Beau waited from them to get into the tub.  He waited for them to relax.  He waited for an opportune moment.  He caught them unaware.

Then he grabbed a robe and ran.  When the husband got out to fetch it from Beau, holding a towel around his waist, Beau circled back and grabbed the remaining towel, having left the robe 50 feet from the tub.  Faster than the man, Beau got a sandal before he got back.

Sugar looked out a window, observed the chaos, and intervened.  She retrieved the items for the couple.  They decided that they had relaxed enough and returned to the bunkhouse.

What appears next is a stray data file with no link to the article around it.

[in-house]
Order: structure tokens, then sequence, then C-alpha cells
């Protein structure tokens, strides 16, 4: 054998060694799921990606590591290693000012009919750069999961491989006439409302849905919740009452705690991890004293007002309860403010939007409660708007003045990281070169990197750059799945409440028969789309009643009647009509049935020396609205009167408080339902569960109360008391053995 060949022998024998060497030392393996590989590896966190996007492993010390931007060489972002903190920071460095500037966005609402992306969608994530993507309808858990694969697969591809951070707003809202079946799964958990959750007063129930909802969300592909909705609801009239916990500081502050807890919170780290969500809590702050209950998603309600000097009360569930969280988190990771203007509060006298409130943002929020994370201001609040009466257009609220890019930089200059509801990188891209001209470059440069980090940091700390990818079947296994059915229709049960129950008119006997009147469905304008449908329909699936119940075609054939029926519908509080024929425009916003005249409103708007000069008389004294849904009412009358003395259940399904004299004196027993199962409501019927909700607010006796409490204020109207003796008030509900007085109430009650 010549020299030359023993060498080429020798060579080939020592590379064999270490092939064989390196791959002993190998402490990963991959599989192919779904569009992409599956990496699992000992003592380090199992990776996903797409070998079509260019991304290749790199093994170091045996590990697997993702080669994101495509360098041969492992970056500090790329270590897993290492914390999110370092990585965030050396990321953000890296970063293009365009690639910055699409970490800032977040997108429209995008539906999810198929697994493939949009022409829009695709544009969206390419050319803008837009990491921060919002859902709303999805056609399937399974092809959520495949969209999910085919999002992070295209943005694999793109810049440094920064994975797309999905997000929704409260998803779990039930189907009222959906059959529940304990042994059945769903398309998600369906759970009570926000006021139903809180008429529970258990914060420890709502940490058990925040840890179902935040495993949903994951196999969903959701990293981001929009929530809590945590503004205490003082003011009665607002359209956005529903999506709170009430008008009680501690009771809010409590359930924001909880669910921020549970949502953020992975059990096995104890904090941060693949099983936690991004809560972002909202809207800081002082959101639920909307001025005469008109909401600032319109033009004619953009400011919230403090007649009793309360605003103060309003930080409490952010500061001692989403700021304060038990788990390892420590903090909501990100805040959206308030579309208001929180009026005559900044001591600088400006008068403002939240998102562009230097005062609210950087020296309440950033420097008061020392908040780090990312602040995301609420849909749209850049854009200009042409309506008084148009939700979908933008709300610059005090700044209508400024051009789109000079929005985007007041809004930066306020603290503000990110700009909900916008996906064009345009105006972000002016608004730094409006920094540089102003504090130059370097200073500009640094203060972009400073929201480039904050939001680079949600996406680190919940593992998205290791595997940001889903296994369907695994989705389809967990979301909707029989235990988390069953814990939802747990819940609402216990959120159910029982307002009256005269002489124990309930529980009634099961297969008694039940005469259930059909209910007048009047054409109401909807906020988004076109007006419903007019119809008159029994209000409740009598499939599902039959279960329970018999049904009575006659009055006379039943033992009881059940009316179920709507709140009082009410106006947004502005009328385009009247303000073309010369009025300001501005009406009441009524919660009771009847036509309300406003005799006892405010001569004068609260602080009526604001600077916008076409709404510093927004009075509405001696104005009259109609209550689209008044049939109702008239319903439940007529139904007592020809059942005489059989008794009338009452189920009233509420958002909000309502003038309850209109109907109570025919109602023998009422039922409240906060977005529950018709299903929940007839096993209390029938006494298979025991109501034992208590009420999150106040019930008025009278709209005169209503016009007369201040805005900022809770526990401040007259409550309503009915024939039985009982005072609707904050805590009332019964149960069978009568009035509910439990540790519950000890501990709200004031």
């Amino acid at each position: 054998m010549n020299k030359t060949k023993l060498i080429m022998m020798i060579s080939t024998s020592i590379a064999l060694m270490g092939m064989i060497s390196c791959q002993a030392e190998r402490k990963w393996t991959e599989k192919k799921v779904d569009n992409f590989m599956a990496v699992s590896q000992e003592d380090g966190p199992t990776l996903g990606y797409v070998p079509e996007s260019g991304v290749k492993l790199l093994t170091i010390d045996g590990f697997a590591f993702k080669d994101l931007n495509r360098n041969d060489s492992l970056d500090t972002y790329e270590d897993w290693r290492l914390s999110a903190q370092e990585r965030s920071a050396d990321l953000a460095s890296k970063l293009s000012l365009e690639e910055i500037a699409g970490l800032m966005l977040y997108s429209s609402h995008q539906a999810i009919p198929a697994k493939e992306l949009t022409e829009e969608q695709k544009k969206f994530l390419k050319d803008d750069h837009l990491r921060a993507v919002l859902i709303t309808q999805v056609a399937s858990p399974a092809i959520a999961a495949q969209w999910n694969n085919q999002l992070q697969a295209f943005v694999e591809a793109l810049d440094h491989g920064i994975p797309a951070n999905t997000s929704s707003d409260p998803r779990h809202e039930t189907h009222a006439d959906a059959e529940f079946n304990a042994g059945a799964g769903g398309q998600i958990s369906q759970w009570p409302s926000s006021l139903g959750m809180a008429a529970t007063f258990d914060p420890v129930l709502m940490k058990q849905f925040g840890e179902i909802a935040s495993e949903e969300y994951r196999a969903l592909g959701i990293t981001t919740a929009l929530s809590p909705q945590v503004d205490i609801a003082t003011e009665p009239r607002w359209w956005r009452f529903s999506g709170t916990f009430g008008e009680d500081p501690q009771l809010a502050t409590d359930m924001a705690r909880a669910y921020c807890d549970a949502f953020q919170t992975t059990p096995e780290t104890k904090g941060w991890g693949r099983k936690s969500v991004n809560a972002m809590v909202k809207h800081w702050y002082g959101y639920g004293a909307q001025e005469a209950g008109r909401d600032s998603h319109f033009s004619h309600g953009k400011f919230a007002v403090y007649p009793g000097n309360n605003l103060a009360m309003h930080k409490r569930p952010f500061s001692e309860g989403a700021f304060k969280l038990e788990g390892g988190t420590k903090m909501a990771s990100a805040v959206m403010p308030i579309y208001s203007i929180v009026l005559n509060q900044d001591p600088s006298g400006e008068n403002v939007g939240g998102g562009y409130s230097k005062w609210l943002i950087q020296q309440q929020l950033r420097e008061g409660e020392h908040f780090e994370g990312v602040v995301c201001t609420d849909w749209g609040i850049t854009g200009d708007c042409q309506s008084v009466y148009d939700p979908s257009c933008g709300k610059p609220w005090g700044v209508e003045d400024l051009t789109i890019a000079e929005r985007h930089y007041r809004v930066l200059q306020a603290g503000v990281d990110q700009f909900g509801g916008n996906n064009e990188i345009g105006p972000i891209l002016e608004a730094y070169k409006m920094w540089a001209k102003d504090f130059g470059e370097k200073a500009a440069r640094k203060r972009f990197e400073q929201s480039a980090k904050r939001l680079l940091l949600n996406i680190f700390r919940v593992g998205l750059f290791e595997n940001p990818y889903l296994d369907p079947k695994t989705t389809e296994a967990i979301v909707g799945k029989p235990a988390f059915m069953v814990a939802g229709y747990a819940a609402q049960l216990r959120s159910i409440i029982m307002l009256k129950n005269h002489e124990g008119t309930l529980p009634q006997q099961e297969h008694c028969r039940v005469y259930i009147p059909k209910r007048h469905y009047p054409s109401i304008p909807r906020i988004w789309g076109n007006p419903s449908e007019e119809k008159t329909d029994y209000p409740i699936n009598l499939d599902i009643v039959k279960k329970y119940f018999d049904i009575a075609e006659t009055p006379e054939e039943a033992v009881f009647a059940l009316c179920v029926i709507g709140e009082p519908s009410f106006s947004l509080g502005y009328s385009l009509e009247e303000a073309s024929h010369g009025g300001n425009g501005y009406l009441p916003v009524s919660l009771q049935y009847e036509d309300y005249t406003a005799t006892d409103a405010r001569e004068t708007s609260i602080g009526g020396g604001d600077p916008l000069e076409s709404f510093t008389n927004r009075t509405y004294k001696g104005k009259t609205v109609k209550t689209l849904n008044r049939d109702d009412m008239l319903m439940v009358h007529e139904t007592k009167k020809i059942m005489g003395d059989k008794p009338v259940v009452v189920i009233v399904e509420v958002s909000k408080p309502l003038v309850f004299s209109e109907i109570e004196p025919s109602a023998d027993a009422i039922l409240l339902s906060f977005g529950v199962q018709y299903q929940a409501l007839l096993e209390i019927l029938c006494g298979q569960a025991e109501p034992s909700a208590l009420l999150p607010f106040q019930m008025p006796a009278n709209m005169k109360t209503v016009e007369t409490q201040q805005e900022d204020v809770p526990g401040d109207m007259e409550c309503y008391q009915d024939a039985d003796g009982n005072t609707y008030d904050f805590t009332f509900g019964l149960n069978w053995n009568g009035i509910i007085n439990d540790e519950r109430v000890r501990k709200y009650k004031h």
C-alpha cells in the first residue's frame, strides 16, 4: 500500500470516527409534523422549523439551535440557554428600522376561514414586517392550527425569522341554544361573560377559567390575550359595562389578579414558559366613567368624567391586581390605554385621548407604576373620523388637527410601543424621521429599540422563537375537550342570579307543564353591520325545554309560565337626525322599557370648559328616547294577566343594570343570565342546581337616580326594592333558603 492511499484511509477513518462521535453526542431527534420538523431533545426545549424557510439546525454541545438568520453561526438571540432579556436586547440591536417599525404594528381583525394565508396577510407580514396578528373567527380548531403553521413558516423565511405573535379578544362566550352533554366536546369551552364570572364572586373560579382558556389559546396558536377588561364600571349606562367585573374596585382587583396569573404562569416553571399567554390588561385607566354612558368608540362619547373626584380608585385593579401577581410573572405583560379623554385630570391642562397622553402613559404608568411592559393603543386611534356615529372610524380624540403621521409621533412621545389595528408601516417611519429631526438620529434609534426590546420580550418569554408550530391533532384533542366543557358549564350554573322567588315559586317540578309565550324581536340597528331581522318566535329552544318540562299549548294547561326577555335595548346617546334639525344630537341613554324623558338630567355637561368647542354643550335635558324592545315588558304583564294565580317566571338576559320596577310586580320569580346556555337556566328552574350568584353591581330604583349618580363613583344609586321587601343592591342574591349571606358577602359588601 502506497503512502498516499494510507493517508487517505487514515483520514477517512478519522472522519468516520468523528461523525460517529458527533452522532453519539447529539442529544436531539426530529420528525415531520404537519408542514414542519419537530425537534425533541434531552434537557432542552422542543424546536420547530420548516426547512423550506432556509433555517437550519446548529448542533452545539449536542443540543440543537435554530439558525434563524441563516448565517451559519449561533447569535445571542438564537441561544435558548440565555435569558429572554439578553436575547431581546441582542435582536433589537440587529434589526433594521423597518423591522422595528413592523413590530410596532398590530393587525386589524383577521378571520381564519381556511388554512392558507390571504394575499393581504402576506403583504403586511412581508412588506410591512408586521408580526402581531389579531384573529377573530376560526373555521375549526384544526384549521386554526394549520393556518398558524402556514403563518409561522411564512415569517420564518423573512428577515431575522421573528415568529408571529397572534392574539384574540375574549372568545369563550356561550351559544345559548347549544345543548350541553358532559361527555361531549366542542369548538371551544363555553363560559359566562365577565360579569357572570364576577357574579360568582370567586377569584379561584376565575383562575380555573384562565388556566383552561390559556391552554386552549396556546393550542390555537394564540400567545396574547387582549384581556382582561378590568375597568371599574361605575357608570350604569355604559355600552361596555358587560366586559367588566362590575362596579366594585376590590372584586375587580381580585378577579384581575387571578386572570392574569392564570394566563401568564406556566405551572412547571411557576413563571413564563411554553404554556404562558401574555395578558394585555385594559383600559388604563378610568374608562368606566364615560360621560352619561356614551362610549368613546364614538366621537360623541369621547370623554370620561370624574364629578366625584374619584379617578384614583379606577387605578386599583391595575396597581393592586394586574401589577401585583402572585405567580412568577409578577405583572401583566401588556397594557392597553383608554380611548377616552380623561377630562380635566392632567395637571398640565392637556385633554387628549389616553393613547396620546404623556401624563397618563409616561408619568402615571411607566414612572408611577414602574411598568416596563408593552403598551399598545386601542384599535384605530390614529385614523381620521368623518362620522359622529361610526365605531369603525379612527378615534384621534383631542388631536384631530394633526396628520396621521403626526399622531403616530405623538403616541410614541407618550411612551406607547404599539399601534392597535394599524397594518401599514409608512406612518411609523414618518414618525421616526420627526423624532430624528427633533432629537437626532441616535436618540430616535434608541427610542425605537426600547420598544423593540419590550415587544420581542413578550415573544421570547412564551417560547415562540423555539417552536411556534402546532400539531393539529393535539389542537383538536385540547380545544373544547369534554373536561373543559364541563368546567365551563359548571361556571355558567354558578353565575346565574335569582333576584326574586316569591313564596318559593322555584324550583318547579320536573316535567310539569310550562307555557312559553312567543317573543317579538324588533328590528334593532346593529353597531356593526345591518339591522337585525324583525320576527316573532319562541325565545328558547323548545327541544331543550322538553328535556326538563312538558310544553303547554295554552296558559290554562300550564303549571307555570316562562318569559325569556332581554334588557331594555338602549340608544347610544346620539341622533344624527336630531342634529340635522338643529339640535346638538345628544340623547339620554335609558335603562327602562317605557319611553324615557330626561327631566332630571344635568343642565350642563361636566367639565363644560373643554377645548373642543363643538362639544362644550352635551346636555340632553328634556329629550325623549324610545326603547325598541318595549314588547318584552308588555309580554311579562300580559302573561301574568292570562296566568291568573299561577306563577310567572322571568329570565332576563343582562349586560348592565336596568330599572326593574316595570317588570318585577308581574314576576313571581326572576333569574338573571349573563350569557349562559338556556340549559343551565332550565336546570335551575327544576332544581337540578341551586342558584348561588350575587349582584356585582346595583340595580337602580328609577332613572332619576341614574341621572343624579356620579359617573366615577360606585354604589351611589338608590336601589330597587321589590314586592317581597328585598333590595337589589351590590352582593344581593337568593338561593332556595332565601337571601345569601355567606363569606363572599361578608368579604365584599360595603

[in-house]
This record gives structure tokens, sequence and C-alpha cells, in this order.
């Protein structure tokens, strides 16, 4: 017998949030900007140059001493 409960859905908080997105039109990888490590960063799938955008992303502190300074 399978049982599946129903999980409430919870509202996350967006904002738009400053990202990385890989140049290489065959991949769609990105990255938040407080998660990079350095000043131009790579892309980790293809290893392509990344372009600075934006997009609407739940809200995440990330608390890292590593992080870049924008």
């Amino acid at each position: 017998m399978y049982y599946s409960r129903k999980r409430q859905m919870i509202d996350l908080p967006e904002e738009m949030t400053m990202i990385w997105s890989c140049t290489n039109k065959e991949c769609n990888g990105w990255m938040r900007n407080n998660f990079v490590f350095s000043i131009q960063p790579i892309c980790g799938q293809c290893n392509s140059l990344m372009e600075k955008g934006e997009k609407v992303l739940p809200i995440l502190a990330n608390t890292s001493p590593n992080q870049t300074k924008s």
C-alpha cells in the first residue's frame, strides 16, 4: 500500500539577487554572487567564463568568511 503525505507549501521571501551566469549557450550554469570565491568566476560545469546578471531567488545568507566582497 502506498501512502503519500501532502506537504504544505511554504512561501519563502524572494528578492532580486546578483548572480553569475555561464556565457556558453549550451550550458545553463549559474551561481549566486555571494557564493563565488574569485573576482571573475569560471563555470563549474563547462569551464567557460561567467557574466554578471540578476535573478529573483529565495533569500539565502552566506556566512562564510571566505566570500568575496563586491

Beau had a wonderful time.  He hopes they come back to visit.  Fat chance.

Beaurunning

 

Pecos Bill and Me

There are tall tales about Pecos Bill, a famous Texan, like my own trophy wife, Miss Sugar.  This here is a true tale about what I done, just like old Bill.  I done it at the urging of Miss Sugar.  I’d do anything for that gal.

The reason I am writing this now is that a good friend of mine called me to say he enjoyed reading Sharpshooter, which is a true story as well.  His only question was why I used any tool to kill that rattler I wrote about.  He asked that because, growing up with me and all, he is very aware of how quick I am.  So is Miss Sugar.  That got me thinking about what I done a few years back without no shovel, nor gun either.